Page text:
Honestly, I am not really a fan of Sanjay Leela Bhansali’s overwrought and overblown style of filmmaking that in my opinion is usually a triumph of style over substance. That said though, it is heart-breaking when an artist is put through the wringer with so many fighting so hard to make sure his film doesn’t see the light of day. I can never condone any attempt to interfere with freedom of expression. Those possessed of delicate sensibilities can opt not to watch the film or feel free to express their profound dislike for it by shouting from every available rooftop. However, calling for a ban, issuing threats, demanding changes and the rest of it is simply wrong and goes against everything our revered ancestors fought and died for when they struggled to throw off the yoke of tyranny and establish India as a democracy.
What is Padmavati is a symbol/metaphor of? Why is she such a fascinating figure, even in these modern times?
Padmavati symbolises the resilience of the feminine spirit that will always triumph over insurmountable odds, and even death. She bears testament to the fact that though goodness and grace may not always prevail over hatred and violence that is hardly reason enough to stop us from embracing the best within us and believing in the innate nobility of those who are part of our lives.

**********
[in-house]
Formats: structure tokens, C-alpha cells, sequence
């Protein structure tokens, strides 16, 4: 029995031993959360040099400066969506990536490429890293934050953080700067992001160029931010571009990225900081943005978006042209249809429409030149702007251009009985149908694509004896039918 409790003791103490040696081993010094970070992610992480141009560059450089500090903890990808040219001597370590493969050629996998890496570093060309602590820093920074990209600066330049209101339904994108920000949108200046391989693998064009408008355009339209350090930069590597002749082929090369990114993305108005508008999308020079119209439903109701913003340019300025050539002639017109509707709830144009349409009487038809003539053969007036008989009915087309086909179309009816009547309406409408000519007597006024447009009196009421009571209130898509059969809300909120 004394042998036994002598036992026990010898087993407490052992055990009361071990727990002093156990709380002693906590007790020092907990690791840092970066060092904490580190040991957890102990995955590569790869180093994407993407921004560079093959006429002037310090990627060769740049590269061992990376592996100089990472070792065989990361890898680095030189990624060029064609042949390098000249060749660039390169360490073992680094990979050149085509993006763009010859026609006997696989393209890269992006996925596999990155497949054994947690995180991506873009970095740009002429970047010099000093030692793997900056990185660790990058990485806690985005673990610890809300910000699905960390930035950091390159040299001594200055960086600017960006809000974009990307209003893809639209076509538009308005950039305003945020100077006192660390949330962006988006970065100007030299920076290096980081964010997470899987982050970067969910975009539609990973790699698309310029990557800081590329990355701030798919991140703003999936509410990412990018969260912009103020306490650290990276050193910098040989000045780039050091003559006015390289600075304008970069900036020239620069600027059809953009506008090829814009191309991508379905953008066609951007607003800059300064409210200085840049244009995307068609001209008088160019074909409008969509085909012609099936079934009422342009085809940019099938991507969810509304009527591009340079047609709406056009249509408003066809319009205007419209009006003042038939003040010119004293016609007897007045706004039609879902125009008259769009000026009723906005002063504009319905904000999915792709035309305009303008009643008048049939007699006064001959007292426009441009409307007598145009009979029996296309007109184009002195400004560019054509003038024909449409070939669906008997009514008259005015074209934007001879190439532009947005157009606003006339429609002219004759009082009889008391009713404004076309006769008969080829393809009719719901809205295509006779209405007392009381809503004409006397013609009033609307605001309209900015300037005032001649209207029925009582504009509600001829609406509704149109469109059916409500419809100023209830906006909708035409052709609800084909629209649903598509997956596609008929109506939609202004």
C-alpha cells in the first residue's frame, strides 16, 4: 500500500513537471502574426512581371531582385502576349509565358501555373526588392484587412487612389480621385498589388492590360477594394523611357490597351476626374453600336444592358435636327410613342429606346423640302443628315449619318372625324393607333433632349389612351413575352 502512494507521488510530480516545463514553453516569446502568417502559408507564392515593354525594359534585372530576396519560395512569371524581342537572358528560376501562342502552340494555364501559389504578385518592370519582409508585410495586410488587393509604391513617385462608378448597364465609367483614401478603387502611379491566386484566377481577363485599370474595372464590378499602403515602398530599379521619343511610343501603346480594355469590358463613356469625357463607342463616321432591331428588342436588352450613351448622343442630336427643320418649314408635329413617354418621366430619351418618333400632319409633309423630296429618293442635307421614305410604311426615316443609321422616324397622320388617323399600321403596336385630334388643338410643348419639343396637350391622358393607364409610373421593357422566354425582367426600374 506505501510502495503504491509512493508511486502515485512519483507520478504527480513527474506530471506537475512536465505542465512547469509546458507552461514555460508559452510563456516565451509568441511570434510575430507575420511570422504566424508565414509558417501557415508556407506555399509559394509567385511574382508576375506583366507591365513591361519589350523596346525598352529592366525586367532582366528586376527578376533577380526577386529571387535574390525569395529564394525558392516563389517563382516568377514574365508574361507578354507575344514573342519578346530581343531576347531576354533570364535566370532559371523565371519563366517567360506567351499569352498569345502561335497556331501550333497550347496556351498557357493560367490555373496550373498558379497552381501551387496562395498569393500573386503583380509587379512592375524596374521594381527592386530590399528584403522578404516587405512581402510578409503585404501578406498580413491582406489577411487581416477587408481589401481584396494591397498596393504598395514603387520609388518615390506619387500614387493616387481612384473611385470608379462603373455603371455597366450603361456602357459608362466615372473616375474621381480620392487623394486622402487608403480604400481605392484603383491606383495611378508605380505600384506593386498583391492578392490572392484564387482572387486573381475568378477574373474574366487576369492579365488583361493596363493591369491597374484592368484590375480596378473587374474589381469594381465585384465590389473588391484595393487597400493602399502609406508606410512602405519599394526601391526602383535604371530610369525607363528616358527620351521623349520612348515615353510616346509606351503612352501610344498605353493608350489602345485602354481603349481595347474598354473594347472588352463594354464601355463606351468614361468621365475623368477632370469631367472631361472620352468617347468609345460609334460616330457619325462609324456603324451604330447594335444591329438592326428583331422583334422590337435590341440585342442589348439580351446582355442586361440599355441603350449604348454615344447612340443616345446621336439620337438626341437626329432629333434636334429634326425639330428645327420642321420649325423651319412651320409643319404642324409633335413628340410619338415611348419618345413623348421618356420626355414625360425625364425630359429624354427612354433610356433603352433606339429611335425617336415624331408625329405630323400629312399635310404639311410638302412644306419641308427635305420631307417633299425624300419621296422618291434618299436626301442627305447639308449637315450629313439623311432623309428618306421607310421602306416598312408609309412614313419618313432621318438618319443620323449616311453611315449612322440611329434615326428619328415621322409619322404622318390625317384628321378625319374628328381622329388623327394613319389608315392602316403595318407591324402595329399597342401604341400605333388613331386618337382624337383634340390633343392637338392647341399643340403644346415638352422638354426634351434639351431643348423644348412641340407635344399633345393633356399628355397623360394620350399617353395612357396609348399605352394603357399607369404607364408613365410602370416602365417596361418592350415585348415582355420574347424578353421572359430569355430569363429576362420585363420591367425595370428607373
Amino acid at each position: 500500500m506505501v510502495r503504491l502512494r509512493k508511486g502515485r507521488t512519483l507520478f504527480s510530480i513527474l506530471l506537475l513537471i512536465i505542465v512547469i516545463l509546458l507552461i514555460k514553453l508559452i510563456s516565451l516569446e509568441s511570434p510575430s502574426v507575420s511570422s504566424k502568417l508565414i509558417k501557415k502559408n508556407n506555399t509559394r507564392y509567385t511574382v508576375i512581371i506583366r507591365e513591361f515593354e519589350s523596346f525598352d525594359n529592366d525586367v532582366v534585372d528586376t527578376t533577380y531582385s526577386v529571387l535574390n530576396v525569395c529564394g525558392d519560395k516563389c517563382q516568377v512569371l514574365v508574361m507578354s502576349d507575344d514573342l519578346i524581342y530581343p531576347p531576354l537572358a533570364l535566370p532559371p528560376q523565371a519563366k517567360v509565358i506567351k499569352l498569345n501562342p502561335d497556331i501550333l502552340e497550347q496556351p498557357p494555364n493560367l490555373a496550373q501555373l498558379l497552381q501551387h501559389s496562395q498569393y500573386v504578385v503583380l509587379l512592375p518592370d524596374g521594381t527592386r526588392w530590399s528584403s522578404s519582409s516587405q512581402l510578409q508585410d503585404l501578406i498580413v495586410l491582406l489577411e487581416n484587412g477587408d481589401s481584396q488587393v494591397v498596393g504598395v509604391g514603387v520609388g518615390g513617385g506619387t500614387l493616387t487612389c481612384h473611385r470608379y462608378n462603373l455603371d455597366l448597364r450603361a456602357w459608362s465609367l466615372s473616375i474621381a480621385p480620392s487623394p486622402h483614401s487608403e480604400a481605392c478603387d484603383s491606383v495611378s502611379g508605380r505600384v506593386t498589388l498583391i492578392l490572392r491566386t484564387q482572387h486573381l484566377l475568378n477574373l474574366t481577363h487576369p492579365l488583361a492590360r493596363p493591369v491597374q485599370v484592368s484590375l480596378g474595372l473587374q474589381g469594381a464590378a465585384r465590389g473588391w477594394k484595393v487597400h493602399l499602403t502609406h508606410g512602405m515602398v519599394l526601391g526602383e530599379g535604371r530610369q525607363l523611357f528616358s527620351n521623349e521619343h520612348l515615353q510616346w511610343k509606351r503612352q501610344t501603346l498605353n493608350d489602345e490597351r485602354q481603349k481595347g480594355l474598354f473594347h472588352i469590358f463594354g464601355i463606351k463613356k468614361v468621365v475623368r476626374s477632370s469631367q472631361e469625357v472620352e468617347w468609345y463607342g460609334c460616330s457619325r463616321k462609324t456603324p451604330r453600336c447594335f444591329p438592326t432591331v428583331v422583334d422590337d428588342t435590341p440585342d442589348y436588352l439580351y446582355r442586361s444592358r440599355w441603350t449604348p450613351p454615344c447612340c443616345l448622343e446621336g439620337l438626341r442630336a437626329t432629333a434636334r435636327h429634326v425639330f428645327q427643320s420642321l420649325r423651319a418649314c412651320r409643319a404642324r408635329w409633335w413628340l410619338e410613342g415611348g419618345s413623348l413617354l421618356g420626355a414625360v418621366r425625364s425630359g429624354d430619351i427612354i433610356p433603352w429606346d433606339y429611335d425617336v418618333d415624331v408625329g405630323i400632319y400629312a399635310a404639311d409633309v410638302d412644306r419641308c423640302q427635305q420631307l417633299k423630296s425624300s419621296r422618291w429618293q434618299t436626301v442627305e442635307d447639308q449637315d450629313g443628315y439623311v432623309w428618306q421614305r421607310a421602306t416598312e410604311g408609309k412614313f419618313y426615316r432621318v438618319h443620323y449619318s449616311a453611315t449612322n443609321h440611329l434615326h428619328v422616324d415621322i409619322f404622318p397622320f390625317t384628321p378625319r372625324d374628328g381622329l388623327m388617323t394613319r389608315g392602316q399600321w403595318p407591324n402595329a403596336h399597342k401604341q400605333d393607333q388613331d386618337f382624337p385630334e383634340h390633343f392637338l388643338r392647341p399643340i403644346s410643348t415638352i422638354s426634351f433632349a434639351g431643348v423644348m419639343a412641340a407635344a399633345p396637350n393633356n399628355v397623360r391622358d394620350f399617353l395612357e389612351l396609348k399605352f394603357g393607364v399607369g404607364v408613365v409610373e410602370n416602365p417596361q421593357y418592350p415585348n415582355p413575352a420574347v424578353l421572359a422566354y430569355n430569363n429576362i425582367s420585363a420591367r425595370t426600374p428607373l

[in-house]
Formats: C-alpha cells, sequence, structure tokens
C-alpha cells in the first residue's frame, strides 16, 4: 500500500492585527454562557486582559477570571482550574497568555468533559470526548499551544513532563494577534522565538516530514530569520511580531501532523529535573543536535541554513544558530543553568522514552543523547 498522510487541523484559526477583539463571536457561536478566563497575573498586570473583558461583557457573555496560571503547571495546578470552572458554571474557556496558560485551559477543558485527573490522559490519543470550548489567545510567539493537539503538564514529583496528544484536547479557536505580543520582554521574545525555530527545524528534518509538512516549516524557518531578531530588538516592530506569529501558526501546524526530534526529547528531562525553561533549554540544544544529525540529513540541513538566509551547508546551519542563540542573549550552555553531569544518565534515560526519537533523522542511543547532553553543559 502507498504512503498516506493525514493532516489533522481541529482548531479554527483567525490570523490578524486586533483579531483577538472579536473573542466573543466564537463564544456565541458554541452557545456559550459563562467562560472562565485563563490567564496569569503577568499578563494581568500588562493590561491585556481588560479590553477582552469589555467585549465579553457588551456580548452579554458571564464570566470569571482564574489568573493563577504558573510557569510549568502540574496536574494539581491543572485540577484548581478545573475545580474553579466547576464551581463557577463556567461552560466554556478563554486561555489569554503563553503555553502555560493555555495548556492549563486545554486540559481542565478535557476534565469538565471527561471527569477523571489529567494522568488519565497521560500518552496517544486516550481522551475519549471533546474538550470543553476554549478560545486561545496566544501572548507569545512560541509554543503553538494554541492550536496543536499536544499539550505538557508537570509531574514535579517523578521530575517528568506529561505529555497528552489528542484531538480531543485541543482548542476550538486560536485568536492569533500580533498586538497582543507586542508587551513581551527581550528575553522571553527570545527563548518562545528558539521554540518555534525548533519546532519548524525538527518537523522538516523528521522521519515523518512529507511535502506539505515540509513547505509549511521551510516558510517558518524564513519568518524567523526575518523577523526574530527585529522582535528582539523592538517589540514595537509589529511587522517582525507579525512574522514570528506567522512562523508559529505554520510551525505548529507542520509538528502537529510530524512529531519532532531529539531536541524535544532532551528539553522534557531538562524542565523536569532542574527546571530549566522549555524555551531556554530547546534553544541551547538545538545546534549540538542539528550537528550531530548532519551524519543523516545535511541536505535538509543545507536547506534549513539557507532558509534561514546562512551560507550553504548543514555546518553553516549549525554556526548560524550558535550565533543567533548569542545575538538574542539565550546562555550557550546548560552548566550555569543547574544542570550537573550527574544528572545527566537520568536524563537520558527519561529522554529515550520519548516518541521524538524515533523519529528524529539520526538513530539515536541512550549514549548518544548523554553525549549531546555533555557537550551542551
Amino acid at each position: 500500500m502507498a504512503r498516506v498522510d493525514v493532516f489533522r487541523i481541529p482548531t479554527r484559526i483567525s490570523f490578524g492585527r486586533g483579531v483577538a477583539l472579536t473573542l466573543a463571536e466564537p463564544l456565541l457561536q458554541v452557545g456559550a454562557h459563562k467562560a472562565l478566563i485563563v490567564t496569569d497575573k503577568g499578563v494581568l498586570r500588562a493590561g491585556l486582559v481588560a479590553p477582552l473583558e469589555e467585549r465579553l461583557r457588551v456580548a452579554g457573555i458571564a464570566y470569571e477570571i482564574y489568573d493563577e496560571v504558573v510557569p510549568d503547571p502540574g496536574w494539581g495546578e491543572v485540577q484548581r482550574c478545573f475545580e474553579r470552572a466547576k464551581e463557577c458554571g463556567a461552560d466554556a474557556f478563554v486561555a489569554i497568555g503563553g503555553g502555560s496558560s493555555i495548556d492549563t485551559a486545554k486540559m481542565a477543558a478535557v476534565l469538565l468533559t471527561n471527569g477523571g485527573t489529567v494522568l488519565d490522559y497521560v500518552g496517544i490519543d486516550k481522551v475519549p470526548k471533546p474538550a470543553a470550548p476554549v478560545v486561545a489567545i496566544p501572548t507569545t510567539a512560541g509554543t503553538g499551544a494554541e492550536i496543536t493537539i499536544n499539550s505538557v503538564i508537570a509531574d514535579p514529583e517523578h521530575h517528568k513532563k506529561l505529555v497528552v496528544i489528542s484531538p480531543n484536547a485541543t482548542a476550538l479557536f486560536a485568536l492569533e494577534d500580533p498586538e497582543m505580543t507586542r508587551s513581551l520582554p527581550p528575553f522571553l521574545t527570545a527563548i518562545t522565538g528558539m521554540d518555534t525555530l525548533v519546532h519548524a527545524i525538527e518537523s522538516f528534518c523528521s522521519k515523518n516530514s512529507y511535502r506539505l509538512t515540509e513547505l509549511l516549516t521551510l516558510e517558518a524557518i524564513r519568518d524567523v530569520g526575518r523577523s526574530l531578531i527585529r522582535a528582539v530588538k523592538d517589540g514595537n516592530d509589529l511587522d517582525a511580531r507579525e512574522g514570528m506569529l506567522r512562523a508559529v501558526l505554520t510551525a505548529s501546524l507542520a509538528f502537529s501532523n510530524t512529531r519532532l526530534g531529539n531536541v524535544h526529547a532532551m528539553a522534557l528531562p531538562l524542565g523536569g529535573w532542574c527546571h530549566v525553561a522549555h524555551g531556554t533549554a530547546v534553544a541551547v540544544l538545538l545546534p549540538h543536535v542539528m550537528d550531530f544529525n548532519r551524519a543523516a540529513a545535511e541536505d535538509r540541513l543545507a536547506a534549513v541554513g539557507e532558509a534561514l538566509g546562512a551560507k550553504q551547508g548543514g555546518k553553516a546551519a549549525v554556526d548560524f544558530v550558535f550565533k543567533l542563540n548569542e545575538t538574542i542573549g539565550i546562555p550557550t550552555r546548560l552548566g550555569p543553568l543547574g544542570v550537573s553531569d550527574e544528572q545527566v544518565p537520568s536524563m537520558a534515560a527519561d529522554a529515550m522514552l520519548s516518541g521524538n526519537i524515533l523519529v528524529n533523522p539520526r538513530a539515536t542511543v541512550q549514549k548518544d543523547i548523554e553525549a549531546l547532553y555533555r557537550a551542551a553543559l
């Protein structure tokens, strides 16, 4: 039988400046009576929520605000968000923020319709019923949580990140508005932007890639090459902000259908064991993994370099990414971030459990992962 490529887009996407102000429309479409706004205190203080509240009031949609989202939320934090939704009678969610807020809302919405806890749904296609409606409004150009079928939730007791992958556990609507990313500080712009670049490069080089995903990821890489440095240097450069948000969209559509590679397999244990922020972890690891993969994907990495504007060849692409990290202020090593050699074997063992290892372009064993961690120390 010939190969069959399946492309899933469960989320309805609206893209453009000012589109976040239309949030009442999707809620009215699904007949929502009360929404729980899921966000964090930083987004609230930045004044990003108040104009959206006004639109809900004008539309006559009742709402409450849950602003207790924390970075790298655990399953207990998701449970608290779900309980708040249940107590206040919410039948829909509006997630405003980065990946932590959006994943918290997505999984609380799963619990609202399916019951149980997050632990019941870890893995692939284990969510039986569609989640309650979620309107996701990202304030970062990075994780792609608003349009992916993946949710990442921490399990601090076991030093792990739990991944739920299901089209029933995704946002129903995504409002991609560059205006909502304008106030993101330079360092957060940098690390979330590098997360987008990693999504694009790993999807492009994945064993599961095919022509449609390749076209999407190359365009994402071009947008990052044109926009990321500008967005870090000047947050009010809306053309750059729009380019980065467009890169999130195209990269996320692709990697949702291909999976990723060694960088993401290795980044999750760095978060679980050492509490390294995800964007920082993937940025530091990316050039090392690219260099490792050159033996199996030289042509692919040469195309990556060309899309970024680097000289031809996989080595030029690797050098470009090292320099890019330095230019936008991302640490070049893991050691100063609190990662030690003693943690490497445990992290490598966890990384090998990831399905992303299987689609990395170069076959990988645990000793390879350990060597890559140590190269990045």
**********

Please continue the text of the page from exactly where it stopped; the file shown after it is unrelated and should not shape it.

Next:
Lastly, what have been your own feelings for Padmavati, on finishing this process of researching and writing about her?
Writing this book has been an incredible journey and I am grateful for it. Rani Padmavati is a big source of inspiration for me, because like every woman out there, I know what it is like to feel trapped and overwhelmed by the troubles of the human condition. But I learned from the queen, that no matter how great the difficulties that surround us, we can deal with it by holding our heads high and refusing to give in to our fears... That there is always hope, and a chance for redemption even when there seems to be none.
Rani Padmavati by Anuja Chandramouli is published by Juggernaut Books